解释你的理解的结果:图1 & 4和表3 & 5
Significant events that impacted tourism activity for 2013 were the world premiere of the big screen Hobbit trilogy, the discontinuation and introduction of certain route services by some airlines, Chinese visitors crossing 200,000 for the first time, ongoing influences of the global financial meltdown and robust increase in cruise passenger and cruise liner visits.
Explain Your Understanding of the Findings in: Figures 1 & 4 and Tables 3 & 5
Figure 1 in the tourism satellite account 2013 report shows an outline of the tourism expenditure flows in the New Zealand economy for 2013. It denotes the value added to the New Zealand economy by tourism both indirectly and directly, direct and indirect employment, the imports of services and goods and the GST received by the government.
Figure 4 shows the share of tourism expenditure denoted by the type of product. Under the figure, retail sales account for the biggest share at 22% with air passenger transport at 18% following close on heels. Food and beverage serving services and retail sales of fuel and similair automotive products both account for 12% followed by other passenger transport at 10%. Accommodation services and other tourism products both account for 9%. GST paid on purchases by the tourists make up 6% while education services account for 3%.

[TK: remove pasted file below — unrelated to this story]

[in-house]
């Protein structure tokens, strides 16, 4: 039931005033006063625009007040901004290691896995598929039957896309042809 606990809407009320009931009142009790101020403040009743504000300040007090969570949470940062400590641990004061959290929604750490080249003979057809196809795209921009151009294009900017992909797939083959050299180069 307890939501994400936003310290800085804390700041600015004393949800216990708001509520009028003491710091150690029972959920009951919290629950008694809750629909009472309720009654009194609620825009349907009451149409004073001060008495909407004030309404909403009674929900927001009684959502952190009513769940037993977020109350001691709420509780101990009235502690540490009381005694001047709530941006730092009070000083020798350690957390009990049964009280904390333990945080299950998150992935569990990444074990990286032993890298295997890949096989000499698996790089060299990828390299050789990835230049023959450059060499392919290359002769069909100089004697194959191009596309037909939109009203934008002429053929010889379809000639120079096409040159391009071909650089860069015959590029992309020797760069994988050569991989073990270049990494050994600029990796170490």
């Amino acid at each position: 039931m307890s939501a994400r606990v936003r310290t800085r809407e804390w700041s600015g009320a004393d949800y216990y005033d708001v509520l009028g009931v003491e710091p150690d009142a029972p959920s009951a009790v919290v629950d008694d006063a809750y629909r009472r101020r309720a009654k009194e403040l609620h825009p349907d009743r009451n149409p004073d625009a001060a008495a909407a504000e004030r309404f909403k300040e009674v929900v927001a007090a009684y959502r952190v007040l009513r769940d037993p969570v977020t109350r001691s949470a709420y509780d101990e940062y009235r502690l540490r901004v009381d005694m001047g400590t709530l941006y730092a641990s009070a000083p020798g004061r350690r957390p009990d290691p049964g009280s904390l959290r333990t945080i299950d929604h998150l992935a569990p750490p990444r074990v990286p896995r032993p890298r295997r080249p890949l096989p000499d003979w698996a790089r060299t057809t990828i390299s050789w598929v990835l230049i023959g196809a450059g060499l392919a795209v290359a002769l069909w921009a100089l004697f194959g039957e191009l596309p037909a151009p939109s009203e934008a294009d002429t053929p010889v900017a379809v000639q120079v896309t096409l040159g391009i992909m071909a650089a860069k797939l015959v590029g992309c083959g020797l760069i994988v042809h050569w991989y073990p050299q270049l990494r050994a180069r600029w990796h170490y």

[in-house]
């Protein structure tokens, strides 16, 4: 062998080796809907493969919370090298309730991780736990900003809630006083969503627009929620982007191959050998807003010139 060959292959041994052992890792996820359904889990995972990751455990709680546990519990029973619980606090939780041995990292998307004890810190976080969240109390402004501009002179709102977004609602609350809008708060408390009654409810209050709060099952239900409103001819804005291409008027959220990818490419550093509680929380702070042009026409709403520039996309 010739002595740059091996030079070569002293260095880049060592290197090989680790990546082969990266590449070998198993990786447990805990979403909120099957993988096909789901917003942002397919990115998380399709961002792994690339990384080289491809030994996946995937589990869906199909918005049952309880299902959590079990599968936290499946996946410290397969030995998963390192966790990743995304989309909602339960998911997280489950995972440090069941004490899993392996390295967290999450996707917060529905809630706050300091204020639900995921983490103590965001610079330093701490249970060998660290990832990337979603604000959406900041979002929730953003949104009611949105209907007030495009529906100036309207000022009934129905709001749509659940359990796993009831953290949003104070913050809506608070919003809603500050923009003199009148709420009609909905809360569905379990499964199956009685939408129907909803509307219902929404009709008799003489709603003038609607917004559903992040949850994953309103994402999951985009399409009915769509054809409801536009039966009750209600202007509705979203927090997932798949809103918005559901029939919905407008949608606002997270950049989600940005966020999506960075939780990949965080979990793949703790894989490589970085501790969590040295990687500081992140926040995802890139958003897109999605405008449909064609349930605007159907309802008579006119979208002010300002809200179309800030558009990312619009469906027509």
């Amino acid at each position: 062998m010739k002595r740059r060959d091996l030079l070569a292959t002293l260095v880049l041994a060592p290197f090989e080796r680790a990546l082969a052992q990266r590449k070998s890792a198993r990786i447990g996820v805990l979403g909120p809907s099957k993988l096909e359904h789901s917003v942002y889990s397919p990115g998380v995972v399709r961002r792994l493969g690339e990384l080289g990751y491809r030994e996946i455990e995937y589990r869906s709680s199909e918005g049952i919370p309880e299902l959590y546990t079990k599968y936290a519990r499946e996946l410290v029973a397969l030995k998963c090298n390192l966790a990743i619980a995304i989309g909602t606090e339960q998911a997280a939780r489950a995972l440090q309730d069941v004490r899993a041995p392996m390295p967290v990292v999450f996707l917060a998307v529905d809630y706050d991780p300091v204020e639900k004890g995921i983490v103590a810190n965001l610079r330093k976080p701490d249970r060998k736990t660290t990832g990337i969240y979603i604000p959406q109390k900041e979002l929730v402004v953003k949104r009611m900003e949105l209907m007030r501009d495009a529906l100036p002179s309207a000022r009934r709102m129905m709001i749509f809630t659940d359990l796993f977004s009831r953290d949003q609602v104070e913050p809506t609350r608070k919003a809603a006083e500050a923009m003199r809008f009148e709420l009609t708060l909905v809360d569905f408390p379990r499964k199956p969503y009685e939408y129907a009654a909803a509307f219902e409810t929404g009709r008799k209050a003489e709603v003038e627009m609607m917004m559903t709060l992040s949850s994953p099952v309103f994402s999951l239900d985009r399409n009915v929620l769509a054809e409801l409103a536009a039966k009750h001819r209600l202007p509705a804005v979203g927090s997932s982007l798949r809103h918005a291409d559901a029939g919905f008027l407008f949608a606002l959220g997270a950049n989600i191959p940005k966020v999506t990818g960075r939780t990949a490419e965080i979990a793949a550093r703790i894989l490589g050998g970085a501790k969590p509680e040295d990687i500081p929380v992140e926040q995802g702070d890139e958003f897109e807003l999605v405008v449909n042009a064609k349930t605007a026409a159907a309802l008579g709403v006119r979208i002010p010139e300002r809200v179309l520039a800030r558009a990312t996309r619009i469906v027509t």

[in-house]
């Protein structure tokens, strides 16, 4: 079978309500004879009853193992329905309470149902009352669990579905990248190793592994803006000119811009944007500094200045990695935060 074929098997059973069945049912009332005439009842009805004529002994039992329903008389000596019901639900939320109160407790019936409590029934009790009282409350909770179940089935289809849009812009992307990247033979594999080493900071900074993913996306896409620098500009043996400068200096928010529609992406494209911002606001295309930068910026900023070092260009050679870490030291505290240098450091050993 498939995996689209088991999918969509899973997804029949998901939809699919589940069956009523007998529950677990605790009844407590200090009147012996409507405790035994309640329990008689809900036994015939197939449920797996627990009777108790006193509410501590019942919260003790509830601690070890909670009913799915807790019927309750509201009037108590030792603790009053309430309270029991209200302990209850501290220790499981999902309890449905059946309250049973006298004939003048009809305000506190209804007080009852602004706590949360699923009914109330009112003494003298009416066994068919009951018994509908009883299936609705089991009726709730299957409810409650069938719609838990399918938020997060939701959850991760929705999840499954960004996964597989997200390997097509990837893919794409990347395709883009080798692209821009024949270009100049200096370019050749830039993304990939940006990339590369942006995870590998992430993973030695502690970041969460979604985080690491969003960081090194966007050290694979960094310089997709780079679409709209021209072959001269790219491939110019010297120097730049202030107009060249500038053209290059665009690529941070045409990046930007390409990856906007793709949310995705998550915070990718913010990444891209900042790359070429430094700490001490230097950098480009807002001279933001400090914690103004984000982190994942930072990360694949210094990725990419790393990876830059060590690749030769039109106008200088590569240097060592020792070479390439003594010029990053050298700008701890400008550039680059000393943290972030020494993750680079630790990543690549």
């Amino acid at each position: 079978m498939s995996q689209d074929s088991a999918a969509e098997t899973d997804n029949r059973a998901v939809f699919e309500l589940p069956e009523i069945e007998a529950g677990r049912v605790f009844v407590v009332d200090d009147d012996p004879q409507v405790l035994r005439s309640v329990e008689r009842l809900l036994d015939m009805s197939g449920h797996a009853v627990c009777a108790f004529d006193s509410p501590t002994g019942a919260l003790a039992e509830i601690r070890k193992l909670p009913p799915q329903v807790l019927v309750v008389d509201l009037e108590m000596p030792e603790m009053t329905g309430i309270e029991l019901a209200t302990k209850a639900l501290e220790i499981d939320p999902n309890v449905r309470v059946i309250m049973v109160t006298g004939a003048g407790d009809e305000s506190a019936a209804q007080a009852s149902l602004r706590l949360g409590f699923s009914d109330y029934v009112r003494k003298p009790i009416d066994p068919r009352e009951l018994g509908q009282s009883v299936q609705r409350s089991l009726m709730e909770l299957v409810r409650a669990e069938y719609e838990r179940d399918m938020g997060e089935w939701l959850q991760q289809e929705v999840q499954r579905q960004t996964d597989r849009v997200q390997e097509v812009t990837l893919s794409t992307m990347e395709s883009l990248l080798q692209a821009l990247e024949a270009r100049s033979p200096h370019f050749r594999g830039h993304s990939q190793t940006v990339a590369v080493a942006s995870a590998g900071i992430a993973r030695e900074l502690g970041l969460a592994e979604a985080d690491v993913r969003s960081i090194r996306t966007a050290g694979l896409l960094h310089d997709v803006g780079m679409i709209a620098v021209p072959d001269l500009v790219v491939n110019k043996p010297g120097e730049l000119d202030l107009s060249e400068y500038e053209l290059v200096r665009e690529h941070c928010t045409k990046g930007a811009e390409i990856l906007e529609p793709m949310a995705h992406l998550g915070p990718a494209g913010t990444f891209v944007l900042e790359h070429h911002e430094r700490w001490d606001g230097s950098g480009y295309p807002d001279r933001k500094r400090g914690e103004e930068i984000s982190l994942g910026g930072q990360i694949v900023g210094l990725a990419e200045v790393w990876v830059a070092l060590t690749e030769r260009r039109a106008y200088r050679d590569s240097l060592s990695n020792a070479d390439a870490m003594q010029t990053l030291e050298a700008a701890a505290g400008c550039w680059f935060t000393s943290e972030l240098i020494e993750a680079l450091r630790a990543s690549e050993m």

The table 3 shows the international tourism expenditure in comparison with chosen primary exports. For the year 2013 international tourism clocked $9,778 million. This compares favourably with meat and meat products that recorded $5,279 million and wood and wood products that registered $4,383. Seafood recorded $1,369 million. Only dairy products that include casein product category clocked more than international tourism by registering $12,349 million. Thus it can be gauged that international tourism is the second most lucrative export category for New Zealand for 2013 and thus is a prime category to be given due importance with regard to exports (Swarbrooke and Horner, 2007).